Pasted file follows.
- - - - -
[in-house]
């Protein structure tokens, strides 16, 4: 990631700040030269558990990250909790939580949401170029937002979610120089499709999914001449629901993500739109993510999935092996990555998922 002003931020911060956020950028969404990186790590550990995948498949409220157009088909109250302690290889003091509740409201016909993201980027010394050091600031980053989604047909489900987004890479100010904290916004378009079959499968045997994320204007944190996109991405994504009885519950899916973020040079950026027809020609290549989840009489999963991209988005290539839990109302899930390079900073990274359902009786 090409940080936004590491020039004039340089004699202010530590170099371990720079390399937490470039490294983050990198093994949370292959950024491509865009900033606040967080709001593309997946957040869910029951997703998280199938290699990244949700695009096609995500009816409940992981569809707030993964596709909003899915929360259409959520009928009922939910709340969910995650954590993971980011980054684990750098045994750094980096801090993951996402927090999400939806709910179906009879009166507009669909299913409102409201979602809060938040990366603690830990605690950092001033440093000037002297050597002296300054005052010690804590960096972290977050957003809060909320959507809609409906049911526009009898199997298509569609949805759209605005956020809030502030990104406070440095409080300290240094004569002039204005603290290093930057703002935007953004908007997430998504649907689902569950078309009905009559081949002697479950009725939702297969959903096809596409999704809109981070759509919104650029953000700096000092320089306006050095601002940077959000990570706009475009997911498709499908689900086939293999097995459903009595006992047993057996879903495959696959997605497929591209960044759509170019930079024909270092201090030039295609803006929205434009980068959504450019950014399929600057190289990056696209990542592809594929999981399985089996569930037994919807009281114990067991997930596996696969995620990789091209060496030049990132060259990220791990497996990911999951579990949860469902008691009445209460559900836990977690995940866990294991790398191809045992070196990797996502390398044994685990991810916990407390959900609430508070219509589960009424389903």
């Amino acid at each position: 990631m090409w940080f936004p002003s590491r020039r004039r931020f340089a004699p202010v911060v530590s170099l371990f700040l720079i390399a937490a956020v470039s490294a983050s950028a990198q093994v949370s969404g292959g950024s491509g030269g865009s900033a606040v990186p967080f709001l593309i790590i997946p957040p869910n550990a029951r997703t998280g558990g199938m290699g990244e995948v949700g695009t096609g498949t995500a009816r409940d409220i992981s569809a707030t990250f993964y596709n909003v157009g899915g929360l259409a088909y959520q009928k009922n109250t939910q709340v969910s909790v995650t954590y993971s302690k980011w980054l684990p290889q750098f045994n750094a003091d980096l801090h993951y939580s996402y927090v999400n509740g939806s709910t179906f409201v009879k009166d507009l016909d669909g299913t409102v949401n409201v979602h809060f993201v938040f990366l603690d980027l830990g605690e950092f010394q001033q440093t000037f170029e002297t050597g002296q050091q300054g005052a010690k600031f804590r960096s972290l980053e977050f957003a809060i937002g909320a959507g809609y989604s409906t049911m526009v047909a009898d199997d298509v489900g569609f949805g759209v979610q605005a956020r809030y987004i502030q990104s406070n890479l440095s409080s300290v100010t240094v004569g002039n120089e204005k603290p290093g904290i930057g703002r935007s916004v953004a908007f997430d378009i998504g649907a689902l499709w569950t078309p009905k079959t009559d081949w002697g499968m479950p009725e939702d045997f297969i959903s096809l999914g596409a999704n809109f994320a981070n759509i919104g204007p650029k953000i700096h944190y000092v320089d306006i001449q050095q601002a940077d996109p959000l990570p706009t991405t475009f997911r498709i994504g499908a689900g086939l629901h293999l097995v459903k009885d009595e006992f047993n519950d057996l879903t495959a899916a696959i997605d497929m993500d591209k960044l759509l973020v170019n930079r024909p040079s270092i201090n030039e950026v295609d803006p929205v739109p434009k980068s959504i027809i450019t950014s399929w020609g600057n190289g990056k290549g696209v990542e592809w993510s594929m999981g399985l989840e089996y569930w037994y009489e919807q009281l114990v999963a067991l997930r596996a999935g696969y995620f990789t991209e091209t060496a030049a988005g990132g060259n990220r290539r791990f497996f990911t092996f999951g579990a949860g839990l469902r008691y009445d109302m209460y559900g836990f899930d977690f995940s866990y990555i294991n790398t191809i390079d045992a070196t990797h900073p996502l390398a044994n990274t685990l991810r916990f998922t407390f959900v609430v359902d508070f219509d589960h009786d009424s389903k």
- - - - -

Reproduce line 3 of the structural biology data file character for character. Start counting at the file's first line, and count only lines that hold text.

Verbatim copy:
């Amino acid at each position: 990631m090409w940080f936004p002003s590491r020039r004039r931020f340089a004699p202010v911060v530590s170099l371990f700040l720079i390399a937490a956020v470039s490294a983050s950028a990198q093994v949370s969404g292959g950024s491509g030269g865009s900033a606040v990186p967080f709001l593309i790590i997946p957040p869910n550990a029951r997703t998280g558990g199938m290699g990244e995948v949700g695009t096609g498949t995500a009816r409940d409220i992981s569809a707030t990250f993964y596709n909003v157009g899915g929360l259409a088909y959520q009928k009922n109250t939910q709340v969910s909790v995650t954590y993971s302690k980011w980054l684990p290889q750098f045994n750094a003091d980096l801090h993951y939580s996402y927090v999400n509740g939806s709910t179906f409201v009879k009166d507009l016909d669909g299913t409102v949401n409201v979602h809060f993201v938040f990366l603690d980027l830990g605690e950092f010394q001033q440093t000037f170029e002297t050597g002296q050091q300054g005052a010690k600031f804590r960096s972290l980053e977050f957003a809060i937002g909320a959507g809609y989604s409906t049911m526009v047909a009898d199997d298509v489900g569609f949805g759209v979610q605005a956020r809030y987004i502030q990104s406070n890479l440095s409080s300290v100010t240094v004569g002039n120089e204005k603290p290093g904290i930057g703002r935007s916004v953004a908007f997430d378009i998504g649907a689902l499709w569950t078309p009905k079959t009559d081949w002697g499968m479950p009725e939702d045997f297969i959903s096809l999914g596409a999704n809109f994320a981070n759509i919104g204007p650029k953000i700096h944190y000092v320089d306006i001449q050095q601002a940077d996109p959000l990570p706009t991405t475009f997911r498709i994504g499908a689900g086939l629901h293999l097995v459903k009885d009595e006992f047993n519950d057996l879903t495959a899916a696959i997605d497929m993500d591209k960044l759509l973020v170019n930079r024909p040079s270092i201090n030039e950026v295609d803006p929205v739109p434009k980068s959504i027809i450019t950014s399929w020609g600057n190289g990056k290549g696209v990542e592809w993510s594929m999981g399985l989840e089996y569930w037994y009489e919807q009281l114990v999963a067991l997930r596996a999935g696969y995620f990789t991209e091209t060496a030049a988005g990132g060259n990220r290539r791990f497996f990911t092996f999951g579990a949860g839990l469902r008691y009445d109302m209460y559900g836990f899930d977690f995940s866990y990555i294991n790398t191809i390079d045992a070196t990797h900073p996502l390398a044994n990274t685990l991810r916990f998922t407390f959900v609430v359902d508070f219509d589960h009786d009424s389903k």